Saturdays a great group of students from San Jose State University gather for an hour and a half with me around Paul's Letter to the Romans. This year my Christian friends on campus have decided to start being vigorous in campus evangelism!  

 

Our men's group, The Wednesday Brothers of Thunder, going strong for 15 years now, took some time this summer to revise our strategy and mission with very positive results. If you are interested in a "Leaderless" core group our mission statement is posted, http://ldolphin.org/leaderless.html.

 

All this summer long on Friday mornings two to four Mormon missionaries drop into my home for an hour or two of great discussions on what we have in common and where are differences lie. Since LDS missionaries rotate every six weeks I suppose I now know about 15 different missionaries on a first name basis and several are obviously already likely to remain long term friends. This has been a very worthwhile, exciting time for me, since these young men are very open to the Bible. We seem be spend much our time talking about Jesus. An Ex-Mormon web site informs me that about 50% of Mormon missionaries leave the Mormon church after their two-year missionary stint--usually because of the influence of evangelicals they have met on their travels. I am ashamed of myself for not befriending Mormon missionaries years ago. They don't bite and they're great young men, polite, open, and easy to talk to.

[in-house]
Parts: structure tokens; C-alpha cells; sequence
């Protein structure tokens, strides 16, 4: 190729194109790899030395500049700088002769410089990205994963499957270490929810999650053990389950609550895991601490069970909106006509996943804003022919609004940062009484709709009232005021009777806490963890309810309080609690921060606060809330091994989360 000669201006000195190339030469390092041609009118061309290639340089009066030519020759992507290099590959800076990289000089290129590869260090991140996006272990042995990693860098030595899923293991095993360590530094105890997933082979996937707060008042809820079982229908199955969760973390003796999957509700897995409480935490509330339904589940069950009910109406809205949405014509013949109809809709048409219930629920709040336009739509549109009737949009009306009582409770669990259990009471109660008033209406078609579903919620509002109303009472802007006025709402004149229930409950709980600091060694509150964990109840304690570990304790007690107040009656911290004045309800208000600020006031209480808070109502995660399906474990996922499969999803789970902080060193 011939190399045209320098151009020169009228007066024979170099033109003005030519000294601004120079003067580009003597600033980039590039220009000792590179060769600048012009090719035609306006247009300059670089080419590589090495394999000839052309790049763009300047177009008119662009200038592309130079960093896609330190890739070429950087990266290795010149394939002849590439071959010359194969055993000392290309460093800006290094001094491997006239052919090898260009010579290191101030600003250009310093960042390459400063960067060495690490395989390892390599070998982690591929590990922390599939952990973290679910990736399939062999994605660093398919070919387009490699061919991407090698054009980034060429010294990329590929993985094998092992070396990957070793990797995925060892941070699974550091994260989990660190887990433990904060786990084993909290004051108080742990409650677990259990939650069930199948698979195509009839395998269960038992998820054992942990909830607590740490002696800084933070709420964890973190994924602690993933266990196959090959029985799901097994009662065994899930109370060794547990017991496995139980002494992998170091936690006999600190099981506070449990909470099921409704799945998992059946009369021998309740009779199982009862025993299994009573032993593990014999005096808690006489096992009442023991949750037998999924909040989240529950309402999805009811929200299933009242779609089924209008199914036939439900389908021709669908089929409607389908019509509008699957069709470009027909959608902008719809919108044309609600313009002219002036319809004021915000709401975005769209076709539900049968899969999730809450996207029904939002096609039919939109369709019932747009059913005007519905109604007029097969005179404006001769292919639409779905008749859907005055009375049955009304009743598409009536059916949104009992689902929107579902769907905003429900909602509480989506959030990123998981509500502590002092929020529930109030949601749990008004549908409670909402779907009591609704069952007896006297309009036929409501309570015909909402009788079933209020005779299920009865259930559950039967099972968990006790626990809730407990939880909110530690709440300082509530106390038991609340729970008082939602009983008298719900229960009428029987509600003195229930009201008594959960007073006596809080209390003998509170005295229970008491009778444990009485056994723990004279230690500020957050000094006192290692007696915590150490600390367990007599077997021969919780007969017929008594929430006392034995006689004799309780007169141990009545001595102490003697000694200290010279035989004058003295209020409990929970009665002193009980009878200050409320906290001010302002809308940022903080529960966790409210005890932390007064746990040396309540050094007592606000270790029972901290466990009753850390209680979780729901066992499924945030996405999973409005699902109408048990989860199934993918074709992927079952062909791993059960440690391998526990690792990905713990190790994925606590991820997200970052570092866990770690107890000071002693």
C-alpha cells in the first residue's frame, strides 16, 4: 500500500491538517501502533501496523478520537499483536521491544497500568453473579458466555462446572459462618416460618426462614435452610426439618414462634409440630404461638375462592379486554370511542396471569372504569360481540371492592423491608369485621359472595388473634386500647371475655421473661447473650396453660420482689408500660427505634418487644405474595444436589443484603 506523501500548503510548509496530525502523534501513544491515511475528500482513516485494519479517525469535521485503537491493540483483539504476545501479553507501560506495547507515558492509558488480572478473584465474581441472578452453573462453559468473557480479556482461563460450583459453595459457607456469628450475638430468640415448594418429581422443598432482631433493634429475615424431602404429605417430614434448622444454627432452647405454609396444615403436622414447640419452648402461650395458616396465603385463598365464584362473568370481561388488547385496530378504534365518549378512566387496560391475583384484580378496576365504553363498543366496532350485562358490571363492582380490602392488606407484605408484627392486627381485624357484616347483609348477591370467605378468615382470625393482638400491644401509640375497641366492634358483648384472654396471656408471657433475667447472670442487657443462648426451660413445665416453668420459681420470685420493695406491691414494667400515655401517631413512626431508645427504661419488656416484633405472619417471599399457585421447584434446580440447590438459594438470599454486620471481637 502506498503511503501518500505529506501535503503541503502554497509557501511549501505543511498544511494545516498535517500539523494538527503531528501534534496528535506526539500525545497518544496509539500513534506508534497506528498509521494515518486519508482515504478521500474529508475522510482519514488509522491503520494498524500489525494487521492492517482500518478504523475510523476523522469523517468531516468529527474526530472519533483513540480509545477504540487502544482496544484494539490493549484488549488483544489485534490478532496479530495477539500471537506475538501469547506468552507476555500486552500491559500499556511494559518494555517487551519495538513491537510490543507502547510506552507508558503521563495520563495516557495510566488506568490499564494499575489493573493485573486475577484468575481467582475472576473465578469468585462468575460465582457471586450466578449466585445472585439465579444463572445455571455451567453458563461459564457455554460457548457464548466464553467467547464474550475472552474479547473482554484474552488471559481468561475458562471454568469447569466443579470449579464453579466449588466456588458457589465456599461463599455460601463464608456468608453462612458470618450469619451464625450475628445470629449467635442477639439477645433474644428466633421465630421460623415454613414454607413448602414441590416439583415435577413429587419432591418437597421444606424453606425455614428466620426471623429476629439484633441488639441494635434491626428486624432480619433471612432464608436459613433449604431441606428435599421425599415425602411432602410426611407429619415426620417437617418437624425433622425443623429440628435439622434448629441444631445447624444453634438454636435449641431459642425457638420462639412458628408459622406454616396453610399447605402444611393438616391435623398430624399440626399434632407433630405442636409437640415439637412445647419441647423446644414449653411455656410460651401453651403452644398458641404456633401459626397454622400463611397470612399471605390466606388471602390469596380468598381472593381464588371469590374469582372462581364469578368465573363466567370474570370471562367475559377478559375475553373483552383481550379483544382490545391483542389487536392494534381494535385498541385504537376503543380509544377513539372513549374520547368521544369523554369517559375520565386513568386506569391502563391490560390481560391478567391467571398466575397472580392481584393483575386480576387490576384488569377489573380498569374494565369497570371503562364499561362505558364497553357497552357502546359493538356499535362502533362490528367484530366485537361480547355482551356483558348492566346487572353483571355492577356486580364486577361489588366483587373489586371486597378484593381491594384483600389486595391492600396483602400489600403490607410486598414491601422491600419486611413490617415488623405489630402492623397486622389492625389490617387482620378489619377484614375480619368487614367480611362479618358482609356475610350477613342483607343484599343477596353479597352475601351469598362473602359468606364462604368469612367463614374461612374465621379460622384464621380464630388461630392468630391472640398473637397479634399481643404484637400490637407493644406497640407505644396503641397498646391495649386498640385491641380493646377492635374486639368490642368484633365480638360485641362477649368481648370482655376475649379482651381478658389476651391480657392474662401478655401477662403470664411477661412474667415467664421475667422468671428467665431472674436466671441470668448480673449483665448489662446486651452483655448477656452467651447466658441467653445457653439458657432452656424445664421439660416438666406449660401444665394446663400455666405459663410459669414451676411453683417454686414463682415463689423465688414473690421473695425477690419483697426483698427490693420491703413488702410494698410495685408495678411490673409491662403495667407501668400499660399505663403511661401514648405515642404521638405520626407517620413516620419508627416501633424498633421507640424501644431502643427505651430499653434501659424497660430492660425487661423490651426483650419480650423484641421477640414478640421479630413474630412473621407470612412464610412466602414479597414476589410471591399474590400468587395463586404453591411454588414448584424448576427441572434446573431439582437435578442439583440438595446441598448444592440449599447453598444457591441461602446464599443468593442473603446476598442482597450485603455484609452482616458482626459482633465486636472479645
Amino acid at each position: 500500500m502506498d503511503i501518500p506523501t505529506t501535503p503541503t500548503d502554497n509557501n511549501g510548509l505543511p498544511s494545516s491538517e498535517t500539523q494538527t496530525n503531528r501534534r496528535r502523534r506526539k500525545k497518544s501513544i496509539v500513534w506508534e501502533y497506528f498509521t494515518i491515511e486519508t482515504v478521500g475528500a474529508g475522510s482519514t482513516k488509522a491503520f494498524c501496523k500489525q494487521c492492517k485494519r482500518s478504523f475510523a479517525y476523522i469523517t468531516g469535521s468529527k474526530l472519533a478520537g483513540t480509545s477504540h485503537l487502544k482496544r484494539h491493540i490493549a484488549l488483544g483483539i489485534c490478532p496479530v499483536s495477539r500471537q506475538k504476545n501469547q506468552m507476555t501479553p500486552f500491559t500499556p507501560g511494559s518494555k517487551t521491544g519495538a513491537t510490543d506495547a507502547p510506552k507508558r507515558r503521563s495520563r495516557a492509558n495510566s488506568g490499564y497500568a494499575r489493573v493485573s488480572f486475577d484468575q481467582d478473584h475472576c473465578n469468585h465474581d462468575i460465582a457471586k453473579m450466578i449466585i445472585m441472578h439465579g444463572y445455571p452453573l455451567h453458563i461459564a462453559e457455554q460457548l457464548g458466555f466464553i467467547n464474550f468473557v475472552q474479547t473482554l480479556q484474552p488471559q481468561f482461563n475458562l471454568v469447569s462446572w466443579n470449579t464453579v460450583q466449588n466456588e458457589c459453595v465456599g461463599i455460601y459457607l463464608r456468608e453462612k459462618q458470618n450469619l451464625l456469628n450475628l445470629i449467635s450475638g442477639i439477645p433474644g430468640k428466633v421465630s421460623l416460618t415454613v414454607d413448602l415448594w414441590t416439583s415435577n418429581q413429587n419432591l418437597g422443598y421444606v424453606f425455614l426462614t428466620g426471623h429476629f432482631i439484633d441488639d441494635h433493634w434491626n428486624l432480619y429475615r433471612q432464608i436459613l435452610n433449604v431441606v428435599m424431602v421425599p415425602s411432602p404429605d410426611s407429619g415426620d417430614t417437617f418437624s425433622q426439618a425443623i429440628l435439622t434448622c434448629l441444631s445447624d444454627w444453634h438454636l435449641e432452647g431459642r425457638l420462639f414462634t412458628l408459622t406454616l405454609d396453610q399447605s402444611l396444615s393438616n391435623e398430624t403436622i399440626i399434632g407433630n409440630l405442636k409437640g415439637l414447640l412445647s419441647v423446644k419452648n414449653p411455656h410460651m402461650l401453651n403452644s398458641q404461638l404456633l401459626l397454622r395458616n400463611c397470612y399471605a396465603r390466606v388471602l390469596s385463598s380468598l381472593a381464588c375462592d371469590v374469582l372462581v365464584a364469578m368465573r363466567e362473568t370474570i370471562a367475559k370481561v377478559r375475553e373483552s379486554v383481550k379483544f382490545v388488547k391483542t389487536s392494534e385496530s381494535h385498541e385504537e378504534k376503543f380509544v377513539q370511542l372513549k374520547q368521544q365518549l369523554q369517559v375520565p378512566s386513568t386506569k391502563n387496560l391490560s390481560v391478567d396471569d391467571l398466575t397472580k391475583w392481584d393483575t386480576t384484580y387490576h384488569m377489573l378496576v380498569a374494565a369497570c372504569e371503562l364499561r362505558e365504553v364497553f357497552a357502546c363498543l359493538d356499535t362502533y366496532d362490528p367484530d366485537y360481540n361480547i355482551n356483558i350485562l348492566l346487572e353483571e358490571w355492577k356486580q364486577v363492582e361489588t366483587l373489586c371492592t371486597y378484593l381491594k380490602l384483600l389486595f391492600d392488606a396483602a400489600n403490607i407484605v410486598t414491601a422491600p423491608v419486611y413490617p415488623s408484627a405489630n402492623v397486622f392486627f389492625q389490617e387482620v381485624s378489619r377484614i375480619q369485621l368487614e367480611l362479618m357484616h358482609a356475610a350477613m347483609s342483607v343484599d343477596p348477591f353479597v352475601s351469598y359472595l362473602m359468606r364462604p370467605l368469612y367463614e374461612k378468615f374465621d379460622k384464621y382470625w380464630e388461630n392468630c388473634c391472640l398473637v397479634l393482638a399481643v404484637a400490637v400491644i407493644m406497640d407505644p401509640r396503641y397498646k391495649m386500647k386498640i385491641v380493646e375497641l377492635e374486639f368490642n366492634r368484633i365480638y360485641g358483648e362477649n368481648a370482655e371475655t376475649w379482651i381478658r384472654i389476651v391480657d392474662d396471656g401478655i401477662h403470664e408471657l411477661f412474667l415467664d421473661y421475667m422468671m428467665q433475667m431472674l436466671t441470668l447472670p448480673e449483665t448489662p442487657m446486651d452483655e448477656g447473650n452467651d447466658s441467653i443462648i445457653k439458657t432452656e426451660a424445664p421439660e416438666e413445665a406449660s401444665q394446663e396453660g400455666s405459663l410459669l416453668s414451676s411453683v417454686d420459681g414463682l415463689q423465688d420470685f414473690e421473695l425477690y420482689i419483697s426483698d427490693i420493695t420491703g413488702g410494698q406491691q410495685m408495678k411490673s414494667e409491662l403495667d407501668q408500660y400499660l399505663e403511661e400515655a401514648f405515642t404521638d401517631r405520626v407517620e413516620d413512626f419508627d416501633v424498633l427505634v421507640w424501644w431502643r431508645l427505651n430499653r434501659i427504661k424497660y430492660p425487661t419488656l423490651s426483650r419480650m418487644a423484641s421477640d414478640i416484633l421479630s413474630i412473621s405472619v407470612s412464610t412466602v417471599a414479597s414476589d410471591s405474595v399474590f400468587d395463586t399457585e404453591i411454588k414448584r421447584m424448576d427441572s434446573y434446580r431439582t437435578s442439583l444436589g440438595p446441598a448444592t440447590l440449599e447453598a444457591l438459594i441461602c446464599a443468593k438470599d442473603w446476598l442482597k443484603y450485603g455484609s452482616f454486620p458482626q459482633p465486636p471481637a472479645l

Contributions: Friends who want to help out with my expenses may send contributions directly to me by means of the PayPal or Amazon.com links on my web site. For those who'd like to contribute for tax purposes, checks may be sent to Peninsula Bible Church, 3505 Middlefield Road, Palo Alto, CA 94306. Please include a note designating your gift to my support account. I am not an organization and not employed by any organization so I depend very much on the support I receive from friends. I do not receive a list of those who send in contributions to my church so I can't send thank you notes in most cases. But thank you!

 

Contacts: I answer my own email every day, and am glad to be able to do so. Write lambert@ldolphin.org. Working with me on email questions is a splendid team of men and women in the Paraclete Forum, http://paracleteforum.org. You may write us at inquiry@paracleteforum.org. The Paraclete Forum also addresses questions sent to us from the Ray Stedman and PBC web sites, http://pbc.org and http://raystedman.org/. For excellent help in studying the Bible I always recommend Blue Letter Bible, http://blueletterbible.org/.

 

Previous newsletters are on my web site: http://ldolphin.org/news/. My main web site library is http://ldolphin.org/asstbib.shtml, with newer articles posted at the top.